"Put a pillow under my leg, Marian Librarian," Burke commanded.
Gregg did so, elevating Burke's foot. "Is that better?" he asked, sitting on the edge of the bed.
"It's as better as it's going to get," Burke replied.
Gregg looked out the window. "At least you have a nice view from here," he said. "Very pastoral."
"Are the horses out?" asked Burke.
"Not unless they've invented horses that are short, woolly, and have no tails," Gregg answered. "I'm making an uneducated guess here, but I think these might be sheep."
"Dad must be renting out pastureland," said Burke. "Are they Blackface?"
"Isn't that racist?" Gregg said. "And no, they have plain old white faces." He stood up. "Well, if there's nothing else I can do for you, Mr. Crenshaw, I have other patients who need attending to."
"What?" said Burke. "You're not leaving?"
Gregg nodded. "I'm afraid so, sweetie. I'm allergic to the country. If I go more than a hundred miles from a Starbucks, I go into anaphylactic shock. Besides, I have a client meeting tomorrow morning."
"But you can't," said Burke, his voice tightening. "I'll be all alone with"-he gestured around-"this."
"This seems perfectly lovely," Gregg told him. "I'd love to recuperate in a place like this."
"What about Starbucks?" said Burke, mimicking Gregg's voice. "And anaphylactic shock?"
"All right, I'm just trying to make you feel better," Gregg admitted. "The truth is, I'd probably down a bottle of cold medicine and throw myself down those stairs after twenty-four hours here. But we're not talking about me. For you, it's fine. Now bye." He leaned down and gave Burke a kiss on the forehead. "I'll call you."
Burke began to protest again as Gregg left the room, but he knew there was no point. Gregg was right about one thing-he wasn't the sort who could fit comfortably into country life. Burke put his head back and looked around the all too familiar room.
The question is, can you? he wondered.
Chapter FourHe awoke to the smell of roast chicken. When he opened his eyes, he saw a thin, red-haired woman standing beside the bed, looking down at him. Her bright blue eyes sparkled, and her head was cocked to the side, giving her the appearance of a curious banty hen regarding a beetle.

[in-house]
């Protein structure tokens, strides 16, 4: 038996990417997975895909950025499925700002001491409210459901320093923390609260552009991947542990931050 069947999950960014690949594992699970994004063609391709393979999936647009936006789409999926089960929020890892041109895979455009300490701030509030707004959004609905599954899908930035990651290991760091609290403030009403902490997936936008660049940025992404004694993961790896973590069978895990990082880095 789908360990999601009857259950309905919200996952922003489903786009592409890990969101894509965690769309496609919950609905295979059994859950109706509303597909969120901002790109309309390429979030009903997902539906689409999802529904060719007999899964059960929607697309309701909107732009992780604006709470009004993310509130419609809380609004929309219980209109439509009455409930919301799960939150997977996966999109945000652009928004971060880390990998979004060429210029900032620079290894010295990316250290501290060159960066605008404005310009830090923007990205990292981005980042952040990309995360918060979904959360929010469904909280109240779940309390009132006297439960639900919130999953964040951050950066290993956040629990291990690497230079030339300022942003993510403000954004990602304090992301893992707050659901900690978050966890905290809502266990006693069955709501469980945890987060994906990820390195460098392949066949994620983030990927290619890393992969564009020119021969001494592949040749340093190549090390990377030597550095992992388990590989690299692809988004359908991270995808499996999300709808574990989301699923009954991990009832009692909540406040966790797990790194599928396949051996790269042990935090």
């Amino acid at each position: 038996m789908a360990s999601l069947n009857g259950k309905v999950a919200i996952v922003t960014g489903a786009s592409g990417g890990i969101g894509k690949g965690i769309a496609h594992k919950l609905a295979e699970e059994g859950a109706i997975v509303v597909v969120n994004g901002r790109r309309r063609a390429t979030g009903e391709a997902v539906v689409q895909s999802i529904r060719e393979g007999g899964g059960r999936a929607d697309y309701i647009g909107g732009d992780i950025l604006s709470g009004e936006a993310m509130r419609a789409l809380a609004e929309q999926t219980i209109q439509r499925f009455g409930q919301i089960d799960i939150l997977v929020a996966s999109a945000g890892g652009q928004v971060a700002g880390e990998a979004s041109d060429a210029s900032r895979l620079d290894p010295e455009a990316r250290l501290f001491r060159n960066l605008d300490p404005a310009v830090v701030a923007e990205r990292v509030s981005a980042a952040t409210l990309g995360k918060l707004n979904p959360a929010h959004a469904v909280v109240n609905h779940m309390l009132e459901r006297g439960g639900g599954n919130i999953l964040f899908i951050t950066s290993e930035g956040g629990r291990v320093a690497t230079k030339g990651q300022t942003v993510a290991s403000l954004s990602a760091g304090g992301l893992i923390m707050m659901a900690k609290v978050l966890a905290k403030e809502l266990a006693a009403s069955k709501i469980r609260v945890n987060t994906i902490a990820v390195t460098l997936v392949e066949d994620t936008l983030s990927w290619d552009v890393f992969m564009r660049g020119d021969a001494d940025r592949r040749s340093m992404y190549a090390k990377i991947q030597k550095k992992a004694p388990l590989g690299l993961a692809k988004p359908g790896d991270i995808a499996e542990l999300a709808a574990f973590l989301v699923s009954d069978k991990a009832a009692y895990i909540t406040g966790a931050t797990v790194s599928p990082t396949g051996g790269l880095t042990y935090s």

"Have a nice nap?" she asked.
Burke rubbed his eyes. "Lucy," he said. "Hi."
"Nice to have you home, sweetie," Lucy said, kissing him on the forehead as if he were a little boy. "We've missed you."
Burke tried to sit up, forgot about his leg, and yelped in pain. Immediately Lucy was there, helping him lean forward as she slipped a pillow behind his back. "There you go," she said as Burke sighed with relief.
Lucy turned to the dresser, on top of which sat a tray holding a plate of chicken, mashed potatoes, and green beans. She picked the tray up and brought it to the bed, where she set it across Burke's lap. He inhaled the delicious scents and felt his stomach rumble.
"Eat up," Lucy said. "You need it. I bet you've been living on takeout down there in the city."
Burke took up a fork and tried to cut a piece of chicken. Unused to using his right hand for such things, he succeeded mostly in hacking at the meat.
"Here," Lucy said, taking the fork from him and using a knife to cut the chicken into manageable pieces.
"Thanks," said Burke, embarrassed that he required her assistance for something so basic as eating. Stabbing one of the pieces with his fork, he put it in his mouth and chewed slowly. "This is fantastic," he said.
"Your father made it," Lucy answered. "But don't tell him you know. He's a little sensitive about it."
Burke shook his head. "You're joking," he said. "Mom could barely get him to open a can." He speared a green bean and popped it in his mouth. "And these are fresh," he said, amazed.
"From his own garden," said Lucy.
"How'd you do it?" Burke asked.
Lucy laughed. "I told him either he could learn to cook or he could take me out to dinner every night. I cooked for Jerry for forty years, with only my birthday off. I'm through cooking. Unless there's a good reason," she said, patting Burke's leg.
Burke plowed into the mashed potatoes, rich with butter. After a week of hospital food, it was if he were eating for the first time. Lucy watched him, waiting until he slowed down before continuing the conversation.
"You put quite a scare into your father," she said when Burke paused for a moment in between bites of chicken.
"He seems fine," said Burke.
"Now he is," Lucy replied. "But when he got that phone call from your friend Gregg, it really shook him up."
"But I'm okay," Burke said. "Apart from this." He gestured at his leg with his fork. "And this," he added, lifting his arm.
Lucy nodded. "It's different when you've already lost someone," she said quietly.
"I lost Mom, too," Burke reminded her.
"I know," Lucy told him. "But it's different when it's your wife or husband or ... whatever," she concluded. She seemed to drift away for a moment. Then she shook her head. "Anyway, as you say, he's fine now. I just thought you should know that he was worried."
Burke stabbed a green bean. He knew what Lucy was doing, and although part of him appreciated her kindness, another part resented her trying to play the role of his mother. He'd lived with his father longer than Lucy had. He didn't need to be reminded of their sometimes awkward relationship.